Dead bird of prey washed up on the beach - the foot and talons.

What this bird is, and how this bird died, I do not know. It was lying high up on the shore on the strandline among the usual debris, both natural and man-made. But it was magnificent despite being sad! Such lovely feathers. Such incredible talons. What a glorious bird of prey it must have been – soaring high above the cliffs. Perhaps someone reading this will help me out with its identification? I have lots of other photographs of it that might be useful.

Dead bird of prey washed up on the beach

Dead bird of prey washed up on the beach - the underside of the wing.

Dead bird of prey washed up on the beach - the head.

Dead bird of prey washed up on the beach

Dead bird of prey washed up on the beach

Dead bird of prey washed up on the beach 

Revised version of a post from 21 March 2009
COPYRIGHT JESSICA WINDER 2013
All rights reserved

14 Replies to “Sad strandline bird at Oxwich”

  1. Hi Jessica, I’ve been reading your blog for a little while, but never commented before. I’m pretty certain the bird is a kestrel, a common bird of prey on Gower.

    Great blog!

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  2. Hi, Siani
    Thanks for the identification and the compliment on the blog.
    I have just had a quick look at your own Gower blog – very different and most entertaining! I laughed out loud at your account of the family that spoiled your video attempt. I’ll definitely visit your site again.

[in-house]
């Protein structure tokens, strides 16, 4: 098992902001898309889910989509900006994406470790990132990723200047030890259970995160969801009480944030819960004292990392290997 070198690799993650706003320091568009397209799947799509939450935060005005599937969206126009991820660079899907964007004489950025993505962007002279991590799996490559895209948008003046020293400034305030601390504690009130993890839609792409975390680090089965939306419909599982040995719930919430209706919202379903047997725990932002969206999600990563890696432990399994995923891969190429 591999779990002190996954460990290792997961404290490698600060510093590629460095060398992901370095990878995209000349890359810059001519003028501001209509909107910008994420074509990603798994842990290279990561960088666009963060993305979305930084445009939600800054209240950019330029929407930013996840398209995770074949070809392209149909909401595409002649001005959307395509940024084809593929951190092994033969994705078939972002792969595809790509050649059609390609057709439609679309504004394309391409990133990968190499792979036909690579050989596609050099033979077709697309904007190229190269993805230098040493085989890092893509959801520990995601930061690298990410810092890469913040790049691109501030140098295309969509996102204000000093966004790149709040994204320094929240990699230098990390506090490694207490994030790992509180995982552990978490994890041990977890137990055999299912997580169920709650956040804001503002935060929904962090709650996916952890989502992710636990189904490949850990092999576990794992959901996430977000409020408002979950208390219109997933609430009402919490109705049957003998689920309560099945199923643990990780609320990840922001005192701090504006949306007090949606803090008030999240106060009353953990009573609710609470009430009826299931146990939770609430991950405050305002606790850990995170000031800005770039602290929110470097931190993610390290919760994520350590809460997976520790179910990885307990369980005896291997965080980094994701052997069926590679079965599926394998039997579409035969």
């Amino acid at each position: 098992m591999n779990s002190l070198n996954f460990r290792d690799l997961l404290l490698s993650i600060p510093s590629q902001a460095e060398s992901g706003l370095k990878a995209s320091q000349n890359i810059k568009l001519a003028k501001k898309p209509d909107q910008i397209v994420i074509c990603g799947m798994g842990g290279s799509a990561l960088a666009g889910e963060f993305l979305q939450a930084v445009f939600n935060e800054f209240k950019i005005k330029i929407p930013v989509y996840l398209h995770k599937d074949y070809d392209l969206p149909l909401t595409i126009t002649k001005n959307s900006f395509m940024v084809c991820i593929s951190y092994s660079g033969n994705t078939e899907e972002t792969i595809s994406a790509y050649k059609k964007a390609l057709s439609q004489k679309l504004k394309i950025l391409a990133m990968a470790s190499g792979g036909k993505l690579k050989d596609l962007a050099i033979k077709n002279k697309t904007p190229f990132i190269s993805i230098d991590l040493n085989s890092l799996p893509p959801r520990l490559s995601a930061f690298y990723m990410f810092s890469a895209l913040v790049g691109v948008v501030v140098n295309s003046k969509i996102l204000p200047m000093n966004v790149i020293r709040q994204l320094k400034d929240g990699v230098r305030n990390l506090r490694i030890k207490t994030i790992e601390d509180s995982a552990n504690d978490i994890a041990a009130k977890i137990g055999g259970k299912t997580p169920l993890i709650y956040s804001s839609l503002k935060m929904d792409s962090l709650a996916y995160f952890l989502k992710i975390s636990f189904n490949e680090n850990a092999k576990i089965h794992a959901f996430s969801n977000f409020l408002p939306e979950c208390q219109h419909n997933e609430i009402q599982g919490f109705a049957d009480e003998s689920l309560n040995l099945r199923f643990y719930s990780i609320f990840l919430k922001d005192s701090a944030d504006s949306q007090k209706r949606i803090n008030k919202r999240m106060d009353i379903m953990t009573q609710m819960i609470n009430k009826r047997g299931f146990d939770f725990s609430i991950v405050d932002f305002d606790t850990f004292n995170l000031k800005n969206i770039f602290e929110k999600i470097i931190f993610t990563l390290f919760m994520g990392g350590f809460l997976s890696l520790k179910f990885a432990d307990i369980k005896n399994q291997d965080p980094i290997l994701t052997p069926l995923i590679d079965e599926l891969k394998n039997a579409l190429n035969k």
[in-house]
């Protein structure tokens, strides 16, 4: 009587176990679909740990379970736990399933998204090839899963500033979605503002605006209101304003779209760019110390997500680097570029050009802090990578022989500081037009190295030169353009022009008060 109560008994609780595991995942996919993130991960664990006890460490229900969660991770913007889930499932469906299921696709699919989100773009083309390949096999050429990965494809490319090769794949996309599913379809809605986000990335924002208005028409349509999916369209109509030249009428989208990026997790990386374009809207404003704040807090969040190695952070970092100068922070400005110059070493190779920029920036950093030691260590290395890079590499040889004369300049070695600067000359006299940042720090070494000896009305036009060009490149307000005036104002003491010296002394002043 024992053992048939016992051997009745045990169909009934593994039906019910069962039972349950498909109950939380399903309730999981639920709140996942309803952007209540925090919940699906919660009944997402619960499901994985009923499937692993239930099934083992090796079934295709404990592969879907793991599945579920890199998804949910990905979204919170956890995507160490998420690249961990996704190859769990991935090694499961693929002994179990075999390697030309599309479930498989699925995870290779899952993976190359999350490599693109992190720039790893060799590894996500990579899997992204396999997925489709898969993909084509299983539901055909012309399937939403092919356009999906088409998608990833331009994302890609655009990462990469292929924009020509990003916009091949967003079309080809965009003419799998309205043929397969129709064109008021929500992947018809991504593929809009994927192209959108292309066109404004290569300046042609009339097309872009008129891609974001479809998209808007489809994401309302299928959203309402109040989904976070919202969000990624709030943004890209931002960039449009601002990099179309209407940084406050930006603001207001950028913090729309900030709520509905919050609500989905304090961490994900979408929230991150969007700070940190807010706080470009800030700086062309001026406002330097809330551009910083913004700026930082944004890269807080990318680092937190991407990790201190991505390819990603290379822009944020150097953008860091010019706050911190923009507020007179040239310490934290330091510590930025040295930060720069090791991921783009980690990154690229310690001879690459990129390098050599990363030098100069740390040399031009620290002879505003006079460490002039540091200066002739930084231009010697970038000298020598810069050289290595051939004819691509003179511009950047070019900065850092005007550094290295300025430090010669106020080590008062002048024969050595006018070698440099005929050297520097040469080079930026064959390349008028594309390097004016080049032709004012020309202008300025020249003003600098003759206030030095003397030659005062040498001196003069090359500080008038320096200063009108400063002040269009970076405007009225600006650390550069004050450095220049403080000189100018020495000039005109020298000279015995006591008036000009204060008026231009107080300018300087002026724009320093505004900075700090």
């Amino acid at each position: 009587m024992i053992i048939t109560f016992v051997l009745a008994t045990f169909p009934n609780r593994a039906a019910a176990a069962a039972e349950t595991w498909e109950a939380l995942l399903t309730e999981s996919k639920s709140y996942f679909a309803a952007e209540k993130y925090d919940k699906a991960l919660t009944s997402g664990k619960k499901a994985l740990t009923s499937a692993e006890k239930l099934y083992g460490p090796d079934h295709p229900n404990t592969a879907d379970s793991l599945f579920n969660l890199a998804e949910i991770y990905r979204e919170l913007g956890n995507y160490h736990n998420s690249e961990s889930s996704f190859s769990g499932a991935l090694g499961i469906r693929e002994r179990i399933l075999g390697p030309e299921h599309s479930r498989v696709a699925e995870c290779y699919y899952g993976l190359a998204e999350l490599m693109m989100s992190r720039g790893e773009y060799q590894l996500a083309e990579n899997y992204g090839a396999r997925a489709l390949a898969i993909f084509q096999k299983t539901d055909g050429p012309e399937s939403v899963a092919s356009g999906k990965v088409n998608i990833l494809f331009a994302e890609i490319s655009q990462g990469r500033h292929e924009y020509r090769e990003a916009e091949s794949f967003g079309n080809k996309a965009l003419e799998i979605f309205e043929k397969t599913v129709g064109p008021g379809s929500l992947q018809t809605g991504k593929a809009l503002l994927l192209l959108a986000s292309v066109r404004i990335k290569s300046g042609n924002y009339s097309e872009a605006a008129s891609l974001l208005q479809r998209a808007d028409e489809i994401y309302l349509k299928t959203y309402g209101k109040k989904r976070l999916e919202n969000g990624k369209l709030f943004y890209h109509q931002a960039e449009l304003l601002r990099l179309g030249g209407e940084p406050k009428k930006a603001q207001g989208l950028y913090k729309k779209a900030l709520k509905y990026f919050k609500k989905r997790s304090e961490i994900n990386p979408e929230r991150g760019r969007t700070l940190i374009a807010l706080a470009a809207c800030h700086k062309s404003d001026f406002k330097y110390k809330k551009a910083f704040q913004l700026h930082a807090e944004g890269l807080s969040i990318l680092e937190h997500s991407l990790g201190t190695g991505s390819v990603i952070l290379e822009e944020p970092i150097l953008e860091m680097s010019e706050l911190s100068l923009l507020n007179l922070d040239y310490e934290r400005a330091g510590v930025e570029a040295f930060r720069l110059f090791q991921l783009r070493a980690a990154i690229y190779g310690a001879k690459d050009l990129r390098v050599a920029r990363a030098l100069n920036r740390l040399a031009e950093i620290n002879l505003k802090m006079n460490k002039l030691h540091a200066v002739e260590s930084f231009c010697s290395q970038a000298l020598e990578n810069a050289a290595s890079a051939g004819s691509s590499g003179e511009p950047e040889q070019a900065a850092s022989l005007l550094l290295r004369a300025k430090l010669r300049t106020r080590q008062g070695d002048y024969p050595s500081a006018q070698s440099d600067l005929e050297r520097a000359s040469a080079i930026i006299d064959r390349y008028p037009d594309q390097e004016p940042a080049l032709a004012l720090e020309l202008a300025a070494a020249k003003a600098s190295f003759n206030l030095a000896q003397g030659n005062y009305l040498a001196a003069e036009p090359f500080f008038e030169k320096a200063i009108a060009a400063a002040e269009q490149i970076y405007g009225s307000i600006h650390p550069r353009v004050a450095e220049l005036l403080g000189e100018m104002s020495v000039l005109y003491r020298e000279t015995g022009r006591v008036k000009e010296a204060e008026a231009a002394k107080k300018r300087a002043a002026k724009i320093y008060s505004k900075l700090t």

There must be a whole lot of Gower fanatics like us.
    Jessica

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  3. Decaying organisms have their own beauty.
    And seeing these claws one can really imagine that birds developed from teropod dinosaurs.

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  4. Yes, all birds are reminders of their dinosaur past – this one particularly with those sharp talons – like a Velociraptor maybe?

    Decaying organisms are all part of the big picture on the seashore. I’ve photographed dead birds, fish, dolphins, porpoises, seals, not to mention all the invertebrate creatures like starfish, jellyfish and marine molluscs. I hesitate to put them on the blog – many people just want to see pretty pictures – but the fact of death and the process of decay are subjects of genuine interest and source of information for interpretation in both palaeontology and archaeology.

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  5. There is nothing wrong in posting such pictures. Death is part of nature, and then other living organisms (insects, bacteria, fungi) come in. And decay can also create beauty. While the original order is going away, the dead body enters a zone of mixed order and disorder that can lead to very beautiful shapes.

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  6. I am encouraged by your response although not all decay is “beautiful” in the accepted sense of the word. I will post more of my pictures in the future – as you say, death is part of nature.

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  7. Thanks for the input, RH, but I think this bird was much bigger than a kestrel – that’s about the only bird of prey I am familiar with. This was half that size again.

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  8. You could be right. I keep meaning to ask the eminent ornithologist Jonathan Elphick for help with the identification of this and many other dead birds I have found on the strand line – I will get round to doing it soon, it’s just that he is so busy all the time with one publication after another and I have not liked to bother him or show my ignorance!

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